The next time you pick up a pack of corn tortillas, take a second to appreciate the ease of buying such a delicious staple. Centuries of work went into that rather simple-looking product derived from the development and cultivation of corn around 9,000 years ago. Farmers from Mesoamerica (roughly the region that is now Central Mexico down to northern Costa Rica) spent eras selectively breeding wild grass for its large kernels until around 1,500 B.C., when the cluster of kernels began to resemble the large corncobs we know and love today. (We can also thank them for inventing the nixtamalization process that makes corn more nutritious and easier to grind.)
Corn quickly became a pivotal crop for many of the pre-Columbian civilizations, such as the Aztecs and Mayans, but it’s just one of myriad Mesoamerican foods we’re lucky to still enjoy today—in both modern Mexican cuisine and on our beloved Tex-Mex plates. Chef Iliana de la Vega of Rainey Street District’s El Naranjo specializes in authentic Mexican food, and incorporates ancient flavors into her dishes daily. She explains that certain key crops became staples in Mesoamerica for more than just their flavor. “An essential part of the Mexican diet is something we call la milpa,” she says. “The translation literally would be ‘the cornfield.’ But it’s important not only because you grow corn there, but because in la milpa, you grow all the essential things that are a part of the basic Mexican diet…corn, chiles, tomatoes, squash and avocados all grow around each other.”
The concept of la milpa is best understood as the symbiosis that was discovered between vastly different plants as they grew alongside one another. To grow well, corn needs high levels of nitrogen in the soil, and bean plants happen to be natural providers of nitrogen. Squash also contributed to this crop collaboration—it was typically grown in the rows between the corn, with its large leaves covering the ground and keeping out weeds. Over time, it was noticed and recorded that these staples kept people healthy, and that the plants complemented each other nutritionally.
For the Mesoamericans, though, la milpa went well beyond the planting of particular crops. Culturally, it came to represent the relationships between farmers and their land and between the land and the community. For example, one of the ancient Mayan creation stories—the Popol Vuh—tells how the first humans were successfully made out of maize (corn) picked from a milpa field. “Thus was found the food that would become the flesh of the newly framed and shaped people,” the story reads. “Water was their blood…their flesh was merely yellow ears of maize and white ears of maize.”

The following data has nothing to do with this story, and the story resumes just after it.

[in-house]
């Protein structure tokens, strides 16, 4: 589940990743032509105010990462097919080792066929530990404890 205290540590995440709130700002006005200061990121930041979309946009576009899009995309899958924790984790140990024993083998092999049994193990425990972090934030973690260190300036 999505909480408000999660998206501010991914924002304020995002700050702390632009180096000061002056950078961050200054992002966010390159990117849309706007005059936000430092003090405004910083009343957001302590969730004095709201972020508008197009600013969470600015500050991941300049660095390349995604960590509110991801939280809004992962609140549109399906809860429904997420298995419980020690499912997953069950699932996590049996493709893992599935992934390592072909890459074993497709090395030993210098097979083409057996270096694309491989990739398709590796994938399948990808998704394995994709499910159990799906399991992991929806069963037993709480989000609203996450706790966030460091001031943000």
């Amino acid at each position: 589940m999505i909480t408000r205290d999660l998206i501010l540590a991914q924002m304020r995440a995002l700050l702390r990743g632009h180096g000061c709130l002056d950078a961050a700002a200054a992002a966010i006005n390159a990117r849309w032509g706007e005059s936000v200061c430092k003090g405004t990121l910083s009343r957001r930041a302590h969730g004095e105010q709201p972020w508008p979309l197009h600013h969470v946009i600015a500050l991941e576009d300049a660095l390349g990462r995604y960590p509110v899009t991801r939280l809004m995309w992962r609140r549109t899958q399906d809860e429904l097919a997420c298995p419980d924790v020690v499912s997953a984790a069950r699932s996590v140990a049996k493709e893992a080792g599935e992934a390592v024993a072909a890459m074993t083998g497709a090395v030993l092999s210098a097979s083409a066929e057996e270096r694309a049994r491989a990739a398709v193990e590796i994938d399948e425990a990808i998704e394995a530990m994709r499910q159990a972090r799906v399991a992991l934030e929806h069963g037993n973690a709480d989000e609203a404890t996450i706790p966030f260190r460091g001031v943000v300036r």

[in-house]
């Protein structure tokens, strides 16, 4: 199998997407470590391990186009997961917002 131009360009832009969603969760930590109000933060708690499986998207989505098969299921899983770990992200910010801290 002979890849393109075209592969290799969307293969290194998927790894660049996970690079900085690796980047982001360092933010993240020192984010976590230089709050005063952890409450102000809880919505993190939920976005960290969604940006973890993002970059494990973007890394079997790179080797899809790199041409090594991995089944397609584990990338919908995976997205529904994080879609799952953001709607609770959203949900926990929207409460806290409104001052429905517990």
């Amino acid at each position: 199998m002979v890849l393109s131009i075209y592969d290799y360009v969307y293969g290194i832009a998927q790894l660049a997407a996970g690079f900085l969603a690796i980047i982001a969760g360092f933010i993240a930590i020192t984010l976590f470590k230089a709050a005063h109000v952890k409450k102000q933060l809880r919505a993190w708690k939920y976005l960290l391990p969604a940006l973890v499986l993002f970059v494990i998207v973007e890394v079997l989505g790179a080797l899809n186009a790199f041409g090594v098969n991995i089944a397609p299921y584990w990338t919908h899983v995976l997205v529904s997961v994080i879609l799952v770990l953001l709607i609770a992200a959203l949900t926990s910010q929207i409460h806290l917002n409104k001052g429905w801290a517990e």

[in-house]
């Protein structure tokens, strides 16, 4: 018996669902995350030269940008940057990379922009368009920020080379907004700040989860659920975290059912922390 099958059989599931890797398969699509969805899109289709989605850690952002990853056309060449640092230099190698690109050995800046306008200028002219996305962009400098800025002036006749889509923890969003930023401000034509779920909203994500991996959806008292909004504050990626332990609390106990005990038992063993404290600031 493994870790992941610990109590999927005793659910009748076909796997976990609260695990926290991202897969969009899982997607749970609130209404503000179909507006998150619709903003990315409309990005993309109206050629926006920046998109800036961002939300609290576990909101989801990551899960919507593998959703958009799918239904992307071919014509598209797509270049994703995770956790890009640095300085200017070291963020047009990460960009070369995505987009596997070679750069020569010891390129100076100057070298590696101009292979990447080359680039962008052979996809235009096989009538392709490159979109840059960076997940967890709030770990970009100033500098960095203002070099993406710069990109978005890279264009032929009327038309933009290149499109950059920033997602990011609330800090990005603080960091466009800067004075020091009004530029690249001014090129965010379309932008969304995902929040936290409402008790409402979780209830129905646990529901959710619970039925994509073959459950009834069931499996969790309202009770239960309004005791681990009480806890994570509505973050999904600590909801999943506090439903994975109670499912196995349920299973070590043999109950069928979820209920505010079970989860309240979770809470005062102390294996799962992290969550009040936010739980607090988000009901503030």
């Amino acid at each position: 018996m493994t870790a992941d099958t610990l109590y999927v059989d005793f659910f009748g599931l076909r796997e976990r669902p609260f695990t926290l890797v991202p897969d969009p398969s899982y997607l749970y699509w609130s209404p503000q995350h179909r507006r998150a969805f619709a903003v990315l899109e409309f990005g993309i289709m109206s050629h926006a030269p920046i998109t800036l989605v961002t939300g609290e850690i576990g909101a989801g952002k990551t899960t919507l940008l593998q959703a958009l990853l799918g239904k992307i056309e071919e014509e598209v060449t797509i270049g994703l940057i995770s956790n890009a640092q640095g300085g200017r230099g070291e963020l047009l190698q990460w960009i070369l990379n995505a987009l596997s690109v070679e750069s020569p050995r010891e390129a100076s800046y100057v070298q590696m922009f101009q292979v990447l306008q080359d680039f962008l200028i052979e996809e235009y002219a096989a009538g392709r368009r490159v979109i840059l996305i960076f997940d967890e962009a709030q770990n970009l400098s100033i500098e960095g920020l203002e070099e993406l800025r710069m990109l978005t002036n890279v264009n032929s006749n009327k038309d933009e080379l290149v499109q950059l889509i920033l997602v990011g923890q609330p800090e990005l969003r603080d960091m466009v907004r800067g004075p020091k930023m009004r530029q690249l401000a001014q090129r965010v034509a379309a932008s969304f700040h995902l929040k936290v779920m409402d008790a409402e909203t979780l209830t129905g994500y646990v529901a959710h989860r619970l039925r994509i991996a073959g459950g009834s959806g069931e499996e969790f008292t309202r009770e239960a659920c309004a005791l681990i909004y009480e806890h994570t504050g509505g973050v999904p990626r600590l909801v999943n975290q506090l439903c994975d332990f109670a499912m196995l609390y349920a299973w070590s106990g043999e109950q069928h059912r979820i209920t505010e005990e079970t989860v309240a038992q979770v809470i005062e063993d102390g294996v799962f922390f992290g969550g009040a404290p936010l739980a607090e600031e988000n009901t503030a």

Once the Spanish arrived in 1519 to the Aztec capital Tenochtitlan (located in what is now Mexico City), crops in la milpa became of great interest to them. Foods that the Aztecs identified in their native language of Nahuatl as ahuacamolli, xocolatl, chilli and tomatl would, centuries later, become familiar to us as guacamole, chocolate, chile and tomato. Food historian Rachel Laudan, author of “Cuisine and Empire: Cooking in World History,” explains that the Spanish were in search of more than just gold when they came to the New World. They were looking for what she calls “green gold.” “They wanted any kind of plant that could be valuable—mainly for food but also for medicines, for making clothes, all kinds of things,” Laudan says. “What’s really interesting is that although these ingredients—particularly corn and chocolate—have spread around the world, they’re not used in the way that they are in Mexico. The plants went, but not the techniques.”
These days, many Mesoamerican foods are heavily associated with other cultures because of this culinary conquest by the Spanish. Green gold is reflected in Italy’s love of tomatoes, the French’s adoration of vanilla and the global obsession with chocolate. La milpa provided the world with flavors we now can’t imagine living without.
As Texans, we’re lucky to have our particular geographic placement. Our beloved queso was never a part of the Mesoamerican diet (they didn’t have herd animals to produce milk regularly) and our tacos often contain more meat than was ever consumed daily by Aztecs or Mayans, but we’re blessed to be able to enjoy many of the same foods from la milpa that were eaten on this continent thousands of years ago. “Knowing the history of your food not only gives you respect for different cultures,” notes Chef de la Vega, “but it gives you respect for people that are different from you, as well.”
By Darby Kendall